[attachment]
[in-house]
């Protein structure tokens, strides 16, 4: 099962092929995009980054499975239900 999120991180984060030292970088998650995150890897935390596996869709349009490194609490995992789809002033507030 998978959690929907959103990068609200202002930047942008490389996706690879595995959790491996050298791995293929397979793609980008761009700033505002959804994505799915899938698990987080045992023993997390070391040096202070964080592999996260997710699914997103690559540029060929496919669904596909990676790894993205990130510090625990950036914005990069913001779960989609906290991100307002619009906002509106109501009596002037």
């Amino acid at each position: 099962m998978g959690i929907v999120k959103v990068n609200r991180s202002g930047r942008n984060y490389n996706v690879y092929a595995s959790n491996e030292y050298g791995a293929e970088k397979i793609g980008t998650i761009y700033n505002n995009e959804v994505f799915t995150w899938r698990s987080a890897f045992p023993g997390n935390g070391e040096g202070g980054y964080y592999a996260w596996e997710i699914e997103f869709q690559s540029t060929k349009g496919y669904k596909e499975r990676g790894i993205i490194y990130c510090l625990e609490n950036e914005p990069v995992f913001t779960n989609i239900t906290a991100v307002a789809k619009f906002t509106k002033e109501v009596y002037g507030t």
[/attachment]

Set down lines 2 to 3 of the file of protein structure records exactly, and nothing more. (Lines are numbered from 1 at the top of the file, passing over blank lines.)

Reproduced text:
């Protein structure tokens, strides 16, 4: 099962092929995009980054499975239900 999120991180984060030292970088998650995150890897935390596996869709349009490194609490995992789809002033507030 998978959690929907959103990068609200202002930047942008490389996706690879595995959790491996050298791995293929397979793609980008761009700033505002959804994505799915899938698990987080045992023993997390070391040096202070964080592999996260997710699914997103690559540029060929496919669904596909990676790894993205990130510090625990950036914005990069913001779960989609906290991100307002619009906002509106109501009596002037």
């Amino acid at each position: 099962m998978g959690i929907v999120k959103v990068n609200r991180s202002g930047r942008n984060y490389n996706v690879y092929a595995s959790n491996e030292y050298g791995a293929e970088k397979i793609g980008t998650i761009y700033n505002n995009e959804v994505f799915t995150w899938r698990s987080a890897f045992p023993g997390n935390g070391e040096g202070g980054y964080y592999a996260w596996e997710i699914e997103f869709q690559s540029t060929k349009g496919y669904k596909e499975r990676g790894i993205i490194y990130c510090l625990e609490n950036e914005p990069v995992f913001t779960n989609i239900t906290a991100v307002a789809k619009f906002t509106k002033e109501v009596y002037g507030t």